Can China’s word be trusted—specifically its much-ballyhooed promise of billions of dollars of aid to and investment in the Philippines?
That question was asked lately by the Asia Times, which noted a development that appeared to have escaped general notice given the noise and fog of other issues besetting the administration: “Philippine President Rodrigo Duterte’s hometown of Davao City on the southern island of Mindanao is still waiting for China to fulfill its vow to provide billions of dollars of aid and investment under its ‘One Belt, One Road’ initiative,” it pointed out.
The promised outlays, made a year ago, include “US$9 billion in soft loans, including a US$3 billion credit line from the Bank of China, while economic deals including infrastructure investments would amount to about US$15 billion,” the report said, citing a Department of Finance study.
“Yet it remains unclear why Beijing has tarried in making actual outlays while other One Belt, One Road initiatives are steaming ahead in other Asian countries,” Asia Times noted. “Some analysts suggest Beijing may be withholding the funds until the bilateral relationship is more firmly consolidated, including in regard to unresolved territorial disputes in the South China Sea.”
If promises are made to be broken, it does appear that China is not above that practice in its relations with the Philippines. Before the rapprochement initiated by the Duterte administration, the Philippines’ fraught dealings with its giant neighbor over the latter’s sweeping claims in the South China Sea include many instances of doublespeak and underhanded behavior, notably its seizure of Scarborough Shoal in 2012 despite an agreement between the two countries to jointly withdraw from the area until a permanent agreement on the shoal’s ownership had been reached.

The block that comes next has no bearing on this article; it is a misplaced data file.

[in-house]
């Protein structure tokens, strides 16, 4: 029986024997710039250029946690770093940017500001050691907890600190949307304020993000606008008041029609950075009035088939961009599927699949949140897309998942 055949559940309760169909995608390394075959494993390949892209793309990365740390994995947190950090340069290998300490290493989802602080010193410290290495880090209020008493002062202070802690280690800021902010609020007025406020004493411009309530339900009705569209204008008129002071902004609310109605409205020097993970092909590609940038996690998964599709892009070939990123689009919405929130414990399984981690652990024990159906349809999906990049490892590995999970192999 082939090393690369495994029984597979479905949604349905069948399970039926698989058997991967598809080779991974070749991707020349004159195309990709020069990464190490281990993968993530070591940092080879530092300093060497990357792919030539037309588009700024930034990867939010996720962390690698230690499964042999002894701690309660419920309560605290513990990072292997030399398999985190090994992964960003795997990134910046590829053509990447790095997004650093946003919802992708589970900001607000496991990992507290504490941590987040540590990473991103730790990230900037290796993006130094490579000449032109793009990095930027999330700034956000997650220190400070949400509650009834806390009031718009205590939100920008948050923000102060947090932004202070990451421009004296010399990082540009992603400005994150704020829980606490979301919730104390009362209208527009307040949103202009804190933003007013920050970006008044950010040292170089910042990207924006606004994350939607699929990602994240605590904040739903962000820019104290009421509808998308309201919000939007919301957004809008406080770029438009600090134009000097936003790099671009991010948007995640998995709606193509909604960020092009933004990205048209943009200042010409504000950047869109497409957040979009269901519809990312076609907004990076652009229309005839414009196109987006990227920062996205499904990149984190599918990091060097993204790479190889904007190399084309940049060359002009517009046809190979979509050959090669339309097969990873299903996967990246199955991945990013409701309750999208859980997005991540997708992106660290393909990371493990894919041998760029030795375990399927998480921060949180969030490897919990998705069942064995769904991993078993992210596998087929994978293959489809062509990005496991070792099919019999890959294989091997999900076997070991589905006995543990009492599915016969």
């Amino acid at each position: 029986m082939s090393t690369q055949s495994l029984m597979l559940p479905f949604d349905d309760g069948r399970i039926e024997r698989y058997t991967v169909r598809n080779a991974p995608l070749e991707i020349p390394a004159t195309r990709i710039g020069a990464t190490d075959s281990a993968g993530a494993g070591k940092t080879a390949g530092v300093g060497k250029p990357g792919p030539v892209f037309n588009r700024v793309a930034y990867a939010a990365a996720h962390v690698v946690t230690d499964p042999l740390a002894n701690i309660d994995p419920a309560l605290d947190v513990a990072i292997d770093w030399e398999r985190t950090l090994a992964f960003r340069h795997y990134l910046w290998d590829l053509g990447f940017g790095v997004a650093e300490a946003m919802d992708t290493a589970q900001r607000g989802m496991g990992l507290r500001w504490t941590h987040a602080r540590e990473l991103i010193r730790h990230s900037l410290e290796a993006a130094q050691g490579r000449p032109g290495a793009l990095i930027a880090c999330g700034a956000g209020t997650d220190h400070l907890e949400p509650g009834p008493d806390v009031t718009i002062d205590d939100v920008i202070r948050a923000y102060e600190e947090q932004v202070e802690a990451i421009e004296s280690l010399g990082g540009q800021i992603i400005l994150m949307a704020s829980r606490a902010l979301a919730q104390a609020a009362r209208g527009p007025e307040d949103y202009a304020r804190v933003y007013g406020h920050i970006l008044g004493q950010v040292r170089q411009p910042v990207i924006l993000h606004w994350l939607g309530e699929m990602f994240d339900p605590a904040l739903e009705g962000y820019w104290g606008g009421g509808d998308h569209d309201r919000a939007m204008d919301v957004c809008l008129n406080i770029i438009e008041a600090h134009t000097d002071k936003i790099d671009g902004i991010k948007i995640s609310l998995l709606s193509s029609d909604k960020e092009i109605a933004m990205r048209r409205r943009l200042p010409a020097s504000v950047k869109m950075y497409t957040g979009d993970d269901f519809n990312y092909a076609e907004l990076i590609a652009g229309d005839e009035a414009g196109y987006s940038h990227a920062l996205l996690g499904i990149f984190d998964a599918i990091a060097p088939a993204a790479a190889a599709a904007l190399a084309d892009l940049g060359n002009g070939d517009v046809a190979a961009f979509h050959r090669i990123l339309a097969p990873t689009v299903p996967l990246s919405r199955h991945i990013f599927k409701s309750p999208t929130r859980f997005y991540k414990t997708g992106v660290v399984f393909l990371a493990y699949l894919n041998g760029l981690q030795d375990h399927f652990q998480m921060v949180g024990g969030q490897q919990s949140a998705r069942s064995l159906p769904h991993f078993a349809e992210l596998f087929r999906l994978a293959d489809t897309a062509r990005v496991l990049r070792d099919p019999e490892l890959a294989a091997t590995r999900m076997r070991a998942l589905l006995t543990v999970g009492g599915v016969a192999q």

The Philippines complied, but China did not. It was only this year that Filipino fishers were able to return to the area, but now with Beijing’s assent as worked out by the Philippine government. In effect, the Philippines had acquiesced to a new reality: What was traditional fishing ground for generations of fishers from Zambales is now under another country’s control, and the Philippines is obliged to seek permission for its citizens to enter the area—or face the water cannons of the Chinese Coast Guard, as had happened to Filipino fishers in 2014 and 2015.
Despite the Philippines having won a decisive victory over China’s claims in the Permanent Court of Arbitration in The Hague, China has accelerated its seizure and land reclamation activities. Satellite images have confirmed China’s newly built military facilities on a number of islands in the waters, yet it continues to officially dismiss international protests over such aggressive actions.
And that inability to be transparent can be a problem: President Duterte, at this time, is only relying on what he claims is China’s promise to him “not to build anything” on Scarborough Shoal and Pag-asa Island in the Spratlys. No such formal agreement between the two governments, codified in writing, has been made public, nor has Beijing independently confirmed the veracity of the promise Mr. Duterte was allegedly able to extract from it. Even the arbitral ruling, as definitive as it is, has been rejected by Beijing. What would prevent it from eventually disavowing this so-called promise to Mr. Duterte when it suits it?
The coming Asean Summit in Manila presents another opportunity for the members of the 50-year-old regional bloc to insist that China tamp down its tension-building activities and begin to abide by the Asean-China Code of Conduct in the South China Sea. The framework of that agreement, adopted in August, pointedly took note of China’s continuing militarization of the area—a good, but only the first, step in finally standing up to a problem that threatens the security and stability of Southeast Asia.
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